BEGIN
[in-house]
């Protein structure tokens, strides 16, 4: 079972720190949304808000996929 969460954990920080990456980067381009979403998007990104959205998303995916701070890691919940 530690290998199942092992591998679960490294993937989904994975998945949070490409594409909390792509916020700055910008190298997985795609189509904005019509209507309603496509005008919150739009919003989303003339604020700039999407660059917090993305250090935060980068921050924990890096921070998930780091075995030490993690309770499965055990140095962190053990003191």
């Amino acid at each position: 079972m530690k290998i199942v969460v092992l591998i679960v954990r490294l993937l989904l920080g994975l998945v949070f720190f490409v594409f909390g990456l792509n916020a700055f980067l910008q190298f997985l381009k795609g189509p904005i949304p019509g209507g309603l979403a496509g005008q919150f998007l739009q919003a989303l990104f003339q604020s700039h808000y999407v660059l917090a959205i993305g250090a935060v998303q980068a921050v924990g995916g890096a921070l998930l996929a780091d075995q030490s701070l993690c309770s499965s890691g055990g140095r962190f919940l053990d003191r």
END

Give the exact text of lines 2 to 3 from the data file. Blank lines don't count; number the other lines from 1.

């Protein structure tokens, strides 16, 4: 079972720190949304808000996929 969460954990920080990456980067381009979403998007990104959205998303995916701070890691919940 530690290998199942092992591998679960490294993937989904994975998945949070490409594409909390792509916020700055910008190298997985795609189509904005019509209507309603496509005008919150739009919003989303003339604020700039999407660059917090993305250090935060980068921050924990890096921070998930780091075995030490993690309770499965055990140095962190053990003191």
């Amino acid at each position: 079972m530690k290998i199942v969460v092992l591998i679960v954990r490294l993937l989904l920080g994975l998945v949070f720190f490409v594409f909390g990456l792509n916020a700055f980067l910008q190298f997985l381009k795609g189509p904005i949304p019509g209507g309603l979403a496509g005008q919150f998007l739009q919003a989303l990104f003339q604020s700039h808000y999407v660059l917090a959205i993305g250090a935060v998303q980068a921050v924990g995916g890096a921070l998930l996929a780091d075995q030490s701070l993690c309770s499965s890691g055990g140095r962190f919940l053990d003191r």